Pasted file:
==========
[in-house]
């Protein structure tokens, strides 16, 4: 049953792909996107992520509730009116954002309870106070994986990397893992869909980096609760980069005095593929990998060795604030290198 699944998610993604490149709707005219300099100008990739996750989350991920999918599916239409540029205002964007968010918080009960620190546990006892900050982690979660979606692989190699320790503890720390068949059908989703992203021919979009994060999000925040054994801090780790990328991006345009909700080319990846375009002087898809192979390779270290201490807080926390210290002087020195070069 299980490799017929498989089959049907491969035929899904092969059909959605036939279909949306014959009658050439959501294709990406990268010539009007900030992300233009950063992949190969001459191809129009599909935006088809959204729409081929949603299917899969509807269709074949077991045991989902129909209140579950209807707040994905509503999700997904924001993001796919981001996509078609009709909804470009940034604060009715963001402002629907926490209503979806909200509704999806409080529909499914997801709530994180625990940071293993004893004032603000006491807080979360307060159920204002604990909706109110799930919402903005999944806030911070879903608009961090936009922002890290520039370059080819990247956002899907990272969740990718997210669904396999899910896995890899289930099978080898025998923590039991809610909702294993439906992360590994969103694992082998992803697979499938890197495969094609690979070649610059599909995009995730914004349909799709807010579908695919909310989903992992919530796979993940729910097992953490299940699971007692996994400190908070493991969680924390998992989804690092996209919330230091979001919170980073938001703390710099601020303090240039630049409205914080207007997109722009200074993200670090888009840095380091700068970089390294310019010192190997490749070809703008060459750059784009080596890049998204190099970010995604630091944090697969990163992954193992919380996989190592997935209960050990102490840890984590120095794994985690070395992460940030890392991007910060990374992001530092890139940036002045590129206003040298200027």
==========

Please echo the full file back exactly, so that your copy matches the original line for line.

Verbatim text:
[in-house]
């Protein structure tokens, strides 16, 4: 049953792909996107992520509730009116954002309870106070994986990397893992869909980096609760980069005095593929990998060795604030290198 699944998610993604490149709707005219300099100008990739996750989350991920999918599916239409540029205002964007968010918080009960620190546990006892900050982690979660979606692989190699320790503890720390068949059908989703992203021919979009994060999000925040054994801090780790990328991006345009909700080319990846375009002087898809192979390779270290201490807080926390210290002087020195070069 299980490799017929498989089959049907491969035929899904092969059909959605036939279909949306014959009658050439959501294709990406990268010539009007900030992300233009950063992949190969001459191809129009599909935006088809959204729409081929949603299917899969509807269709074949077991045991989902129909209140579950209807707040994905509503999700997904924001993001796919981001996509078609009709909804470009940034604060009715963001402002629907926490209503979806909200509704999806409080529909499914997801709530994180625990940071293993004893004032603000006491807080979360307060159920204002604990909706109110799930919402903005999944806030911070879903608009961090936009922002890290520039370059080819990247956002899907990272969740990718997210669904396999899910896995890899289930099978080898025998923590039991809610909702294993439906992360590994969103694992082998992803697979499938890197495969094609690979070649610059599909995009995730914004349909799709807010579908695919909310989903992992919530796979993940729910097992953490299940699971007692996994400190908070493991969680924390998992989804690092996209919330230091979001919170980073938001703390710099601020303090240039630049409205914080207007997109722009200074993200670090888009840095380091700068970089390294310019010192190997490749070809703008060459750059784009080596890049998204190099970010995604630091944090697969990163992954193992919380996989190592997935209960050990102490840890984590120095794994985690070395992460940030890392991007910060990374992001530092890139940036002045590129206003040298200027």